There’s a story in the news about Google pushing its “Google Plus” social networking, to get more sites to allow people to log in using their Google identities. Just a nice feature? No, not really. It’s for advertising and revenue purposes. It’s nothing new, Facebook already does it:
Since 2008, Facebook has been able to gather massive troves of information about its users’ activities even if they are not on Facebook because many popular apps – such as Spotify’s music streaming service – allow users to log in with their Facebook identity, which results in data funneled back to the social network.
Google already owns YouTube, and has been pushing people to sign up (or as they call it, “upgrading”) for Google Plus in order to comment or log in.
Now, I do have a Gmail account, and I used what was Google Docs for a while, mainly when I was coordinating a blog series. Outside of that? I don’t need or want Google Plus. I don’t have a Facebook account, either. The core reason is that I don’t need them, and have minimal interest in sharing my activities with the internet in general. I also have another reason: I’d have to give up being “Norbrook.” That’s annoying. When you have 20-some years of going by that moniker on the Internet, it’s not something you want to just shed. It’s not that my “real name” is a secret, it’s actually more “anonymous” than Norbrook. Seriously, I have one of those distressingly common names. Back in the e-mail list days (many moons ago) or on Usenet, I posted under my real name. It wouldn’t even change my behavior, and there are still people with burn scars who will attest to that fact.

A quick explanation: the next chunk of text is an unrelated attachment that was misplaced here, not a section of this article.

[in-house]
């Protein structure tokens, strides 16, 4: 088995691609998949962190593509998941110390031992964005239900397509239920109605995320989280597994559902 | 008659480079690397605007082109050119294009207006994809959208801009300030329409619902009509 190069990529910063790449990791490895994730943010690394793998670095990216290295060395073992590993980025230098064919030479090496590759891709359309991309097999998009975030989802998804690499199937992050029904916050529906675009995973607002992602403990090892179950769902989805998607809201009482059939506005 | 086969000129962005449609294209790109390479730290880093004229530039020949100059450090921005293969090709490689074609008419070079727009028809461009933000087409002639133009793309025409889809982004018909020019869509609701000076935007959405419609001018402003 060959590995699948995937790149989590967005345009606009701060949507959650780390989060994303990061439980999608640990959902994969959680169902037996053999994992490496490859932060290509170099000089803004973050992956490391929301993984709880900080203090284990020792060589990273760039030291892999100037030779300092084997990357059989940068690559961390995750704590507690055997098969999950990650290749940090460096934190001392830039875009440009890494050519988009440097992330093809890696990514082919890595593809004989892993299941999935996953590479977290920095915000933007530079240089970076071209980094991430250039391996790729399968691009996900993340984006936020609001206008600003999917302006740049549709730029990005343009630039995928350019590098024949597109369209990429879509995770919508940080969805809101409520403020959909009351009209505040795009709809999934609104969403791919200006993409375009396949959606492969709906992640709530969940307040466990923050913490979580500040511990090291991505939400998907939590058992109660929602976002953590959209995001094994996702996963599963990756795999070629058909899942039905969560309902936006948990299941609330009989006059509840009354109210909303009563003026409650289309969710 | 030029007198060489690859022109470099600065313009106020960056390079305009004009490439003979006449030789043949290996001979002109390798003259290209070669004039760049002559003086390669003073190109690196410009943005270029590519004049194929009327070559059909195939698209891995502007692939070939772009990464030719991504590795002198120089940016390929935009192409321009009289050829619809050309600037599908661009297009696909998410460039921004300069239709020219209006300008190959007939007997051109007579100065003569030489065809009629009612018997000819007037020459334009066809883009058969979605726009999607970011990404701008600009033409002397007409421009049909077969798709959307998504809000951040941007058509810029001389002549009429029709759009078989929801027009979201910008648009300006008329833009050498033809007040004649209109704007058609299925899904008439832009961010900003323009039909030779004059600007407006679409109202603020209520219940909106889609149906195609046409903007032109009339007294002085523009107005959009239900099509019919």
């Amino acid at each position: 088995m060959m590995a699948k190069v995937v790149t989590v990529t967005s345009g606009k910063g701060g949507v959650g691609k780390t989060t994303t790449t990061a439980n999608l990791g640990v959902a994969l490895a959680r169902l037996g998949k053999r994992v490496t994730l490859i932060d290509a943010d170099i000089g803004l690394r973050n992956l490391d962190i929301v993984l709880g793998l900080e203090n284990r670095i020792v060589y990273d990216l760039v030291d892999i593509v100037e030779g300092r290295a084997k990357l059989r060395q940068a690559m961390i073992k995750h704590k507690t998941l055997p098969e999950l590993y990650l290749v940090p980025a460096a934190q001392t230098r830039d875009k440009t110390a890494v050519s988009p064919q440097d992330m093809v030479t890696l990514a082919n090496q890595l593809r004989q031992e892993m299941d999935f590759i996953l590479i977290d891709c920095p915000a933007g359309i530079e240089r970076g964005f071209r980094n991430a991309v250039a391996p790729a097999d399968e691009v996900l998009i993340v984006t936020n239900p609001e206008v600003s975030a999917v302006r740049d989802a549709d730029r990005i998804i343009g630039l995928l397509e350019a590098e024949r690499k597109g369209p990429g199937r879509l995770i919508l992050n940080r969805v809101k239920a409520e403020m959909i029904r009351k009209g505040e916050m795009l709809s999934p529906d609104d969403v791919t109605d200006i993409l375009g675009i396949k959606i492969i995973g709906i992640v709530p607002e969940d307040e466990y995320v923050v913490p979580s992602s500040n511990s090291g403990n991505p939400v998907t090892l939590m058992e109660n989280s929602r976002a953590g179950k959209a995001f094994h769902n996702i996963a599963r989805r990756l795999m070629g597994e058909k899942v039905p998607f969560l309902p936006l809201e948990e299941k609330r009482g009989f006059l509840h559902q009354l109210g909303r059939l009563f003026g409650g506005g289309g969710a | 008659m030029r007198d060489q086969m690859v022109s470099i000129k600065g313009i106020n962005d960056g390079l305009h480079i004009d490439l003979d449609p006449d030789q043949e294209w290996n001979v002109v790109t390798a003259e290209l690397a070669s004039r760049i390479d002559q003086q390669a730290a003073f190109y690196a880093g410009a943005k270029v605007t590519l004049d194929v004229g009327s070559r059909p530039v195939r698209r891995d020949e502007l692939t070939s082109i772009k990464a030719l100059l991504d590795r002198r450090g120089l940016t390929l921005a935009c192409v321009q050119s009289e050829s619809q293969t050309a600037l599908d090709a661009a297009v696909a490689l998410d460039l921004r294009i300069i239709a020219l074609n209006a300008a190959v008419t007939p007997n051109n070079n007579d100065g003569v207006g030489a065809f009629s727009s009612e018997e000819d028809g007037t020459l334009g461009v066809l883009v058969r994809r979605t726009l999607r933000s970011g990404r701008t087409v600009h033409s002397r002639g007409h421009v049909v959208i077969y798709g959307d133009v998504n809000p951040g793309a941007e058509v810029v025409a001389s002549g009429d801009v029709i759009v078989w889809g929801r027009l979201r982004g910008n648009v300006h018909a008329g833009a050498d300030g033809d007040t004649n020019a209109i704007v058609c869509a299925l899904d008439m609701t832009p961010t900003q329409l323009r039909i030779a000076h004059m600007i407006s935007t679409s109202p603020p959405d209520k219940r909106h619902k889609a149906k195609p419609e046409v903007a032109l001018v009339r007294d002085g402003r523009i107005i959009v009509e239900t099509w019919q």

But what annoys me is the constant pushing to sign up for it, even when I’ve very clearly – several times – said “No.” In fact, I get annoyed by the constant “are you sure you don’t want to change your log-in?” on various Google-owned sites. It goes along with the constant requests for my “mobile phone number?” Just in case I somehow forget the password. As a security measure. That I don’t have a cell phone, and while I use a “strong password,” it’s not something I’m likely to forget are among the reasons I keep saying “no.” But, I still get asked. Again and again. What part of “no” didn’t they understand? All of it, apparently.
Yes, I recognize they have a business model, and having all my personal information and being able to track me allows them to sell more advertising and “demographics” to people. I just don’t want to give it to them. At some point, maybe they’ll get the hint.